Spheres dropped in 1993 and the Pestilence fanbase became torn as Patrick went into a more hybrid mix of technical jazz fusion death metal.  I will go on record as saying I did not like this album when it was released.  Maybe it was due to the raw production, but my brother, who was a guitarist, loved the album.  To be perfectly honest with you it took me 10 years to finally appreciate the genius of this album.  In 2003, I have no idea why, I flipped on the album and it clicked, so for the last 20 years I have made up for that 10 year span I did not listen to Spheres, 100 fold, trust me.  Jeroen Paul Thesseling entered as the new bassist and Pestilence disbanded in 1994 because the public was so hyper critical of the album, in reviews and the fans as well.  The guitar synths really benefit from this new remaster.  Listen to the opener “Mind Reflections” to hear them buzzing through your speakers.  A thing of beauty.

The music on Spheres is still energetic and fast, but also mellower moments.  “Personal Energy” with the spacey feeling and emotive atmosphere is actually a beautiful musical piece with varying vocal tones.  Listen to this song in the summertime, at night and gaze up at the stars, if it’s a clear sky.  I have done this multiple times in the last 2 decades and you will see what I mean when I say this is a beautiful musical piece with some of the most intricate drumming by Marco Foddis and from the melodies, vocal patterns, synths, the musical landscape, of this track, makes this a top 10 Pestilence song for me.  The original artwork, by Dan Seagrave, was rejected by the band, but made its way as the cover for the MetalMind gold disc remaster in 2007.  I like the original cover, but it was a little too cartoony, and the eventual cover the band went with, for me, was the way to go.  As I stated earlier Spheres sounds crushing with this remaster and there are so many nuances and sounds that just cut through so much more now.  I was so thrilled when Pestilence burst back onto the scene in 2008 and the 2009 reunion album Resurrection Macabre was a crushing album and destroyed everything in the solar system.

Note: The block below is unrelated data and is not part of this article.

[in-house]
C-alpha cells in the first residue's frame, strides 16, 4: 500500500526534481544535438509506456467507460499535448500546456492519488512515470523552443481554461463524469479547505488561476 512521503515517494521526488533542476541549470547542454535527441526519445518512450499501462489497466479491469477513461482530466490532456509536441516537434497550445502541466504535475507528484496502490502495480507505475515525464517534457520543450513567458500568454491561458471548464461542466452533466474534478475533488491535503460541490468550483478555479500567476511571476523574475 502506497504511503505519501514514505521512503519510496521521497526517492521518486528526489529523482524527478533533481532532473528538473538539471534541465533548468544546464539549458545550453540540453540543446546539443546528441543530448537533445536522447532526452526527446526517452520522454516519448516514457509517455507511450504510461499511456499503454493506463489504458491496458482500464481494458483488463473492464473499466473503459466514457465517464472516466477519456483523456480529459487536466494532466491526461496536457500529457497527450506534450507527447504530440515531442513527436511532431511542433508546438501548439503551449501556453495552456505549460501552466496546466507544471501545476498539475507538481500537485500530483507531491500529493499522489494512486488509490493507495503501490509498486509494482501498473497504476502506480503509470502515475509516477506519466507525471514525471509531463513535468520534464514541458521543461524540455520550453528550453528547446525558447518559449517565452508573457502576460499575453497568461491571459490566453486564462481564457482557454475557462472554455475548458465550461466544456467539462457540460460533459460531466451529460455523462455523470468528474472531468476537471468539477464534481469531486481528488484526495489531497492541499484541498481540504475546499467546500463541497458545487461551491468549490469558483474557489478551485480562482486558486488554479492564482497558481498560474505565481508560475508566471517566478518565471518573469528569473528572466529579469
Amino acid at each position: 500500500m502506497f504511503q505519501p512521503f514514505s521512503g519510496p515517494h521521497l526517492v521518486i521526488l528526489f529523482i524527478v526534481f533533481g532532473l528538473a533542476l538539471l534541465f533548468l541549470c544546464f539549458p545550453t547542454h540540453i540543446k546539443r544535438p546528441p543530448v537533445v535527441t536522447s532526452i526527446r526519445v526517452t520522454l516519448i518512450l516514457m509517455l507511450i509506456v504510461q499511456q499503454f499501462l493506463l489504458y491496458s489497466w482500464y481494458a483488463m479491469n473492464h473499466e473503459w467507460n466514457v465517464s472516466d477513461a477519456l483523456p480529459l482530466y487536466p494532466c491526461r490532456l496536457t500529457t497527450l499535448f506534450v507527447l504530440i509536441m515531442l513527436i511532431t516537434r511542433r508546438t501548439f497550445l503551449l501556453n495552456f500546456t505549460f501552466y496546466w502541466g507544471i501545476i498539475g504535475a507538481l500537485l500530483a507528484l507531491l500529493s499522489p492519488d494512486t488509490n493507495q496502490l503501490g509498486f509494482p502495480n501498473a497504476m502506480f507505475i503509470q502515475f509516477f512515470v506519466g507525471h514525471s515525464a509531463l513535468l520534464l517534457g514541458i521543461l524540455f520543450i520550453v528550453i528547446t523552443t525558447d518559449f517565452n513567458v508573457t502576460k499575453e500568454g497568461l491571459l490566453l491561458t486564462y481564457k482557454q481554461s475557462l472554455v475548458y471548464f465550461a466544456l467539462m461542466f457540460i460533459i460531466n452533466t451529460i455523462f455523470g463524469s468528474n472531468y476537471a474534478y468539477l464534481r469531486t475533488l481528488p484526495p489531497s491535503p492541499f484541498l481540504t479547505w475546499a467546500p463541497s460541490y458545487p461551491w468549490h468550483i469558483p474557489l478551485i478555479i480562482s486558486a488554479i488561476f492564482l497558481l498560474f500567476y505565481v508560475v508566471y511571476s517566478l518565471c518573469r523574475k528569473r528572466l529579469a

So there you have it.  If you do not own the Hammerheart deluxe reissues, you may not want these new remasters.  I am not here to tell you how to spend your money with these albums, which have been reissued several times in the past.  What I can definitively tell you is these first four legendary Pestilence albums never sounded better and hopefully this does not become a George Lucas type of thing where Lucas seems to always tinker with the original Star Wars Trilogy.  These are landmark death metal albums and each album is different from the next.  Great band and great sounding reissues!

[Visit the band's website]
Written by Frank Rini
July 31st, 2023